Singapore High Court Rules NFTs Can Be Considered Property

image of Singapore skyline NFT

NFTs now hold a legal status similar to property in Singapore, thanks to a high court ruling on Friday. The order refers to a May injunction case surrounding the sale of a Bored Ape Yacht Club NFT.  The Judge confirmed that NFTs meet the legal requirements to be considered property. Therefore, the ruling will have a significant impact on NFTs in Singapore and perhaps around the world.

image of Singapore skyline NFT

A high court judge in Singapore has ruled that NFTs are property.

NFTs are now legally property in Singapore

The court case in Singapore regarding the sale of a Bored Ape Yacht Club NFT has gone all the way to the highest court in the country.

On Friday, Justice Lee Seiu Kin confirmed the status of NFTs as meeting the requirements for property status. A key reason for this includes NFTs being distinguishable from one another (hence the non-fungible term).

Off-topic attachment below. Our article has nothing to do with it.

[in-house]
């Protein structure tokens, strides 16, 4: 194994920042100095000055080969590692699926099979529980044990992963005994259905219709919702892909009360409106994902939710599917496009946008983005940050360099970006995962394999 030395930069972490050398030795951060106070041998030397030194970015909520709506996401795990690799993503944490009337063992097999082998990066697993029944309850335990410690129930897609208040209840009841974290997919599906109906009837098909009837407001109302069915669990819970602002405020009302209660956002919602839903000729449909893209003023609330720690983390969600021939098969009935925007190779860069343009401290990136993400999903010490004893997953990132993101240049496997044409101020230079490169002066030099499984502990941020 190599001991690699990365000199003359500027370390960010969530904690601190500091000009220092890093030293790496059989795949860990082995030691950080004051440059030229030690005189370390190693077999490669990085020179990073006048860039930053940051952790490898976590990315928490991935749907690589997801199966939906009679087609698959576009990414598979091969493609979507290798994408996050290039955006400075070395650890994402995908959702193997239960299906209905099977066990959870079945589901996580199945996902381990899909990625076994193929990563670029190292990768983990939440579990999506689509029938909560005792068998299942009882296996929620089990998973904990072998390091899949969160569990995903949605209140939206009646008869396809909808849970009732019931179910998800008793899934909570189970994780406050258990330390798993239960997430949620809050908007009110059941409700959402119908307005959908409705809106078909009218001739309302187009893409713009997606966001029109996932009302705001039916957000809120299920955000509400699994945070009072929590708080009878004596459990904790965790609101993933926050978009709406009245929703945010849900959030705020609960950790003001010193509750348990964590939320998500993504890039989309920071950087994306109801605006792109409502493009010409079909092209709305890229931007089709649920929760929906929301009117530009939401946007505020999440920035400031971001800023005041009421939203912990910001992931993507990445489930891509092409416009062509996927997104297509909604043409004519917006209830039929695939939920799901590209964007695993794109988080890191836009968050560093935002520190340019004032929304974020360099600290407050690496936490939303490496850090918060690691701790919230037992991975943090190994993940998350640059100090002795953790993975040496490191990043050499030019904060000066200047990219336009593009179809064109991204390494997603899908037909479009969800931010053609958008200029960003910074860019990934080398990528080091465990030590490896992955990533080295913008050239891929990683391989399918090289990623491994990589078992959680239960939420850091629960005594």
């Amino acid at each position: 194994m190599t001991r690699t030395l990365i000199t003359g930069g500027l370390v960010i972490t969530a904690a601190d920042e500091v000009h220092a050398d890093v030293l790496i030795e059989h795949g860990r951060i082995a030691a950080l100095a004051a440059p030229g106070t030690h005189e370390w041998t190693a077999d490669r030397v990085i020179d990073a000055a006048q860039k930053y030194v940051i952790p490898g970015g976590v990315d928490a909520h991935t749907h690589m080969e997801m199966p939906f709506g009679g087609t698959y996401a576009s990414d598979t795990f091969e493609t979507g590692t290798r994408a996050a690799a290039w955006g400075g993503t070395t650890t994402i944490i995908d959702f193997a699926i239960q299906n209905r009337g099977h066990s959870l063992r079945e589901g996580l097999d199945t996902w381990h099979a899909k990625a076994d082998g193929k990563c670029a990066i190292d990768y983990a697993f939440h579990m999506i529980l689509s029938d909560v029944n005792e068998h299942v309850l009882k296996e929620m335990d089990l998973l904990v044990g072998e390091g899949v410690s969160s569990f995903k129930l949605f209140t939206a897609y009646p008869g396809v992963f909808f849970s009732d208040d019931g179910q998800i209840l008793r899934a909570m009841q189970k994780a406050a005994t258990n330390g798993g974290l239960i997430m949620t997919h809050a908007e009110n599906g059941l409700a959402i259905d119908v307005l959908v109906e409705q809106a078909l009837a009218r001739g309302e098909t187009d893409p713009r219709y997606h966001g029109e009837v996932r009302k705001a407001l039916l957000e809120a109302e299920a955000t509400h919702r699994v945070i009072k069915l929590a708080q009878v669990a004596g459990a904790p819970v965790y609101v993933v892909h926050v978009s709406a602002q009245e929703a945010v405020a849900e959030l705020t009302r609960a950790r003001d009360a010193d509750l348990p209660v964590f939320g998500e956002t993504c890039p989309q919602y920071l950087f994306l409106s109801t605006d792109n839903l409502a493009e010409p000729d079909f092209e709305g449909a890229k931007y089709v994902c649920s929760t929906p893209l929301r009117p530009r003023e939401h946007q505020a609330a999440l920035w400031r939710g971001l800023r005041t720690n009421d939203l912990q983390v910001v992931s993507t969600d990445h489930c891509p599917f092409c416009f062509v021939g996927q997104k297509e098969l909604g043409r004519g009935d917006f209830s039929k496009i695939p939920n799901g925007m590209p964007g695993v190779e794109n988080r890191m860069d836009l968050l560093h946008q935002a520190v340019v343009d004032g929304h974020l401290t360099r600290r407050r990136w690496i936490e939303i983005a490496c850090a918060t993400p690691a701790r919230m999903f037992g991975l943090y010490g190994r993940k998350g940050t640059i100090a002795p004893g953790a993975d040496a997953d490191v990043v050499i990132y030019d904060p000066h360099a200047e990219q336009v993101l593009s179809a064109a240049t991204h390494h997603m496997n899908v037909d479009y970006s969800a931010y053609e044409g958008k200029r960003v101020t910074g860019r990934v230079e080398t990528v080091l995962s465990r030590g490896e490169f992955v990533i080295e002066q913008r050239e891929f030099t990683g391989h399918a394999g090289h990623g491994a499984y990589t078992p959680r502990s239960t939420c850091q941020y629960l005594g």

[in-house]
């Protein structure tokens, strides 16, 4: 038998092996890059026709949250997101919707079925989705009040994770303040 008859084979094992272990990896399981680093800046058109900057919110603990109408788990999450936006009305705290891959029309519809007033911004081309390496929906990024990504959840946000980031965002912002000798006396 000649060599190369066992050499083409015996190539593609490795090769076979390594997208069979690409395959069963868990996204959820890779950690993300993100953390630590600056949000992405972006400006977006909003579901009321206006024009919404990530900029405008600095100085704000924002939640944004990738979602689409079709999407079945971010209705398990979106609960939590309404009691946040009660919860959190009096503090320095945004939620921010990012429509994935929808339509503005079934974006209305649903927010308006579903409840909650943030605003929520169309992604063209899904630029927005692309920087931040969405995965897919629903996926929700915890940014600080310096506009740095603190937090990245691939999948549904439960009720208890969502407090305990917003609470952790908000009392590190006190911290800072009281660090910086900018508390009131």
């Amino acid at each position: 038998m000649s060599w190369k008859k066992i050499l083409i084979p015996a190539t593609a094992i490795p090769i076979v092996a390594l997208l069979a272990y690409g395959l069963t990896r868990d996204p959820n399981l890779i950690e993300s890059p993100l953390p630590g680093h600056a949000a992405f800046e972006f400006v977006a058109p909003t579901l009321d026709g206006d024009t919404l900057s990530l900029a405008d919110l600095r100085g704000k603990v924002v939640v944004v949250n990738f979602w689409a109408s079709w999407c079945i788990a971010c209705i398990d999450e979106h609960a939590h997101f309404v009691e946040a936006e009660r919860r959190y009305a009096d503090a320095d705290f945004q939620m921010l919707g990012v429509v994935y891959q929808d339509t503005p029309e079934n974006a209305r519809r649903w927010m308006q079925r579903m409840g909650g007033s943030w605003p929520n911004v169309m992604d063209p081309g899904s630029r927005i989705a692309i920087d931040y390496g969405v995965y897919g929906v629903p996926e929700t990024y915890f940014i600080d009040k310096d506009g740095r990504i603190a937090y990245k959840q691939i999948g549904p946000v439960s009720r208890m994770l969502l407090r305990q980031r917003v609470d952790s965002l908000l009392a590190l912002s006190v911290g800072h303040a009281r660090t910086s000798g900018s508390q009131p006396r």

The injunction is the first of its kind in Asia. In addition, the nature of the request – a commercial dispute over NFTs – is extremely rare worldwide. We will see more web3-related cases in the coming years once the legal system catches up with the technology.

What next for NFT law?

Mr. Janesh Rajkumar originally put forward the Singapore NFT case to protect his BAYC NFT. He used the NFT as collateral for cryptocurrency loans on the community platform NFTfi.

Mr. Janesh had agreed on a loan with someone known as ‘chefpierre’ and had asked for an extension of time to repay the borrowed sum.

According to the claimant, the two parties began discussions, but chefpierre refused the new conditions and threatened to use the foreclose option to seize the NFT. In the end, chefpierre received BAYC #2162 using the foreclosure option. Mr. Janesh launched a legal case in Singapore to dispute this.

Following this, the Judge in the NFT Singapore case put an injunction in place to stop the sale or transfer of the BAYC NFT.

On the back of this BAYC injunction, NFTs have been given property status. However, this isn’t a permanent conclusion. Justice Lee also stated, “A different conclusion may well be reached with the benefit of fuller submissions.” 

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